Nilpotent groups are so called because the "adjoint action" of any element is nilpotent, meaning that for a nilpotent group $G$ of nilpotence degree $n$ and an element $g$, the function $\operatorname_g \colon G \to G$ defined by $\operatorname_g\left(x\right) := \left[g,x\right]$ (where $\left[g,x\right]=g^ x^ g x$ is the commutator of $g$ and $x$) is nilpotent in the sense that the $n$th iteration of the function is trivial: $\left\left(\operatorname_g\right\right)^n\left(x\right)=e$ for all $x$ in $G$. This is not a defining characteristic of nilpotent groups: groups for which $\operatorname_g$ is nilpotent of degree $n$ (in the sense above) are called $n$-Engel groups, and need not be nilpotent in general. They are proven to be nilpotent if they have finite order (group theory), order, and are conjectured to be nilpotent as long as they are Generating set of a group, finitely generated. An abelian group is precisely one for which the adjoint action is not just nilpotent but trivial (a 1-Engel group).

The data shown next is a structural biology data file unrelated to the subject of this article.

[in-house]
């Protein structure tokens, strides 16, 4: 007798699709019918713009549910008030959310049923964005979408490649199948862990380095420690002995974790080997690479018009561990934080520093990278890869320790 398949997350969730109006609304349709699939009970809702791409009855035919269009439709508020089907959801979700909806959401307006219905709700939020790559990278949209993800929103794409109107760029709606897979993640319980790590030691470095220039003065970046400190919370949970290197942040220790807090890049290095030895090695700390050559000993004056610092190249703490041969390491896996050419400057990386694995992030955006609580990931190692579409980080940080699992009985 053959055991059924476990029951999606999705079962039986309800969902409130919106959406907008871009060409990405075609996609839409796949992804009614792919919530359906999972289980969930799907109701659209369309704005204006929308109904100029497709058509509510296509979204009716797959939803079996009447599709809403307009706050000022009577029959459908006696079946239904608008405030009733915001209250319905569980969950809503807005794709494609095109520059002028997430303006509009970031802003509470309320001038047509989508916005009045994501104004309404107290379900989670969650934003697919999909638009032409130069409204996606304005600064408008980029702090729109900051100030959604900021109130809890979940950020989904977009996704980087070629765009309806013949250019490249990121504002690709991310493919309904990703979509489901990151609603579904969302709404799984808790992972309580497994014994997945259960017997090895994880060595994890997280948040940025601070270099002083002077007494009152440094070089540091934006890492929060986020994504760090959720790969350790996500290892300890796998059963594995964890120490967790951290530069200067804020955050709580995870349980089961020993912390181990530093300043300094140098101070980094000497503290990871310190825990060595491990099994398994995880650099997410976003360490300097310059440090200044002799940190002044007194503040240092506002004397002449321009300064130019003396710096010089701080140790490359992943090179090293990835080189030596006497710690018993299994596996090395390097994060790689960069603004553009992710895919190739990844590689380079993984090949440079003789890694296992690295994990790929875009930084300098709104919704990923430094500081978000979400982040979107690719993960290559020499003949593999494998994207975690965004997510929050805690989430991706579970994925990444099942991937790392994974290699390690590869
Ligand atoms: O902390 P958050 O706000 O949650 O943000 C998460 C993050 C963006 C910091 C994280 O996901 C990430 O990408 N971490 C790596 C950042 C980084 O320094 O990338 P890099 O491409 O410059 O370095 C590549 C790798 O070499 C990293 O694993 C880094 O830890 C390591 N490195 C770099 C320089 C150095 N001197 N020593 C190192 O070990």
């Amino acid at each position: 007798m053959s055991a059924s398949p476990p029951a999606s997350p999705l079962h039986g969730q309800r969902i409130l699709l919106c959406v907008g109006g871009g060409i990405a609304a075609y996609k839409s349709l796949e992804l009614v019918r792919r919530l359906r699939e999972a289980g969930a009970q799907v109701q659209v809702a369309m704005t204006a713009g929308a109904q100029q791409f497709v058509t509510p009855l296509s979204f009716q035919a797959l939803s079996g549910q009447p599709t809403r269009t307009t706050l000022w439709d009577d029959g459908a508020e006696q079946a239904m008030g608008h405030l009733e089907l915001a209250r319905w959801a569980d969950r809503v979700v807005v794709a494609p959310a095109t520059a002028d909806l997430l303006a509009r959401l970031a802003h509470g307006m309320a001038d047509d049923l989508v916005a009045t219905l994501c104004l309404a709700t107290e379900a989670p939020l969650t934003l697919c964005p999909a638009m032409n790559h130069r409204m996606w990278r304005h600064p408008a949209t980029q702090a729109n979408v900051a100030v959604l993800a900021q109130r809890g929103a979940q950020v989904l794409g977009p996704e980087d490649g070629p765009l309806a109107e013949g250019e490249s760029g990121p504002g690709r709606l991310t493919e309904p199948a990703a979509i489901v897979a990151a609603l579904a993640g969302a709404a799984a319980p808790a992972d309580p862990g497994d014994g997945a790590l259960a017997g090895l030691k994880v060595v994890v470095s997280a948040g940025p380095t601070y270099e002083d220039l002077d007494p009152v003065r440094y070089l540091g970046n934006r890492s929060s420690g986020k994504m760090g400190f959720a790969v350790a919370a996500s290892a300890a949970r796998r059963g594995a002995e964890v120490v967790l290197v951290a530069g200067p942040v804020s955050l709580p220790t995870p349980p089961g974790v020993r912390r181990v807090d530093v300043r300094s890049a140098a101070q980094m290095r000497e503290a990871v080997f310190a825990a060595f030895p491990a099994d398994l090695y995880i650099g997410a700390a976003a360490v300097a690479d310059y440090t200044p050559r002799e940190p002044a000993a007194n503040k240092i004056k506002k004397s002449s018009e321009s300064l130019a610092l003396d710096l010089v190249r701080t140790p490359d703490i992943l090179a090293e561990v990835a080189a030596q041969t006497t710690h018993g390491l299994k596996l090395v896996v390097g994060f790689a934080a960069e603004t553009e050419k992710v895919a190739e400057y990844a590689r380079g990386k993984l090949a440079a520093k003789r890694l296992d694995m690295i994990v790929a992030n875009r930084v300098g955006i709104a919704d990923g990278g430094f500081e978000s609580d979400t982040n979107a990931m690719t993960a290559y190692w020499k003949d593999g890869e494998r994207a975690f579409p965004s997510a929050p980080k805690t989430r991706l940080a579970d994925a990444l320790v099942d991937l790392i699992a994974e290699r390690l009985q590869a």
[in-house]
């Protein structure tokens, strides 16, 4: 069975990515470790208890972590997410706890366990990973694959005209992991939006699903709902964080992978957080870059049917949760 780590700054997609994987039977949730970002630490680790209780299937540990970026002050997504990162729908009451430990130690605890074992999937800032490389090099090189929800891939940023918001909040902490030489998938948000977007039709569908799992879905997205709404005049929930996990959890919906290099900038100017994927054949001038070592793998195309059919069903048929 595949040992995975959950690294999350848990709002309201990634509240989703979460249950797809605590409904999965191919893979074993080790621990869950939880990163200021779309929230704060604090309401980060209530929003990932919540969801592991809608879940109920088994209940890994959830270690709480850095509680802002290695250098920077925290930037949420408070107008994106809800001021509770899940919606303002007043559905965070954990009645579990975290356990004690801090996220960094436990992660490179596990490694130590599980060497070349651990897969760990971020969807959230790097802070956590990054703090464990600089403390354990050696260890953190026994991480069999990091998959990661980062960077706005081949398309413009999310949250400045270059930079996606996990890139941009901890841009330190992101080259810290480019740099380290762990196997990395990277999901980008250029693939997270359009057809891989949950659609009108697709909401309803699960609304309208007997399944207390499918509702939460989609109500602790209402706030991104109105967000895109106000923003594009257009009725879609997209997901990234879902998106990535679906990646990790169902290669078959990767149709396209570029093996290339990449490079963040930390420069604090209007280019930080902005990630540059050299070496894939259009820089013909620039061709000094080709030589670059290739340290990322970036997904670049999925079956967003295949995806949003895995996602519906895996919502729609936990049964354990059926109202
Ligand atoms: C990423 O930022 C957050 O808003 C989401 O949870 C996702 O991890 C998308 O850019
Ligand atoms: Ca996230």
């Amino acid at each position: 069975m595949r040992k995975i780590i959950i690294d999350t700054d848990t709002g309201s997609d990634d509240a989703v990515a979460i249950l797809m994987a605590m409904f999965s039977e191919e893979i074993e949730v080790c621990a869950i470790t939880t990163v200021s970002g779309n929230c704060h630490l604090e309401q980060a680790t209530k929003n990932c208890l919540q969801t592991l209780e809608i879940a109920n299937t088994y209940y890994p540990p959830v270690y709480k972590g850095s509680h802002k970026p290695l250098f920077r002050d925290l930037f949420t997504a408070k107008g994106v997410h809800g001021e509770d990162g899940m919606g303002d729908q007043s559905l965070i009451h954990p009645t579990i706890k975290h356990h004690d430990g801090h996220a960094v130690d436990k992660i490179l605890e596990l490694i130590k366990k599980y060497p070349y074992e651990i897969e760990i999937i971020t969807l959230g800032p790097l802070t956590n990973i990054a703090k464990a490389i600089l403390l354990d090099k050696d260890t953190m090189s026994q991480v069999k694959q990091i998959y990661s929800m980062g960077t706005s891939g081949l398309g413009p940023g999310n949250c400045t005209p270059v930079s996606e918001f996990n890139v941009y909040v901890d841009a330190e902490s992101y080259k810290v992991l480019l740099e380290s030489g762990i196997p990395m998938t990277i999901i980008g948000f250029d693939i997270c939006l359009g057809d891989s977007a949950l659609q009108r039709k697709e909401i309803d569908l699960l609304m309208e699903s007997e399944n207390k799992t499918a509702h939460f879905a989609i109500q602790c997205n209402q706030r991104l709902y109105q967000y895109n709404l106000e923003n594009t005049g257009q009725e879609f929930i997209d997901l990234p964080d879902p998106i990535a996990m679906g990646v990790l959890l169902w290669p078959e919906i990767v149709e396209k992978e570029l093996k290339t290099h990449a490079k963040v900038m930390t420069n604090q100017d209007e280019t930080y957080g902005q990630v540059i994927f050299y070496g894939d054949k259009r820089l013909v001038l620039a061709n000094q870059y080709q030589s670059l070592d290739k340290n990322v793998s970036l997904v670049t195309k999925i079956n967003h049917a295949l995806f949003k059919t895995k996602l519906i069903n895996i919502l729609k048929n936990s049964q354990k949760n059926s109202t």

# Properties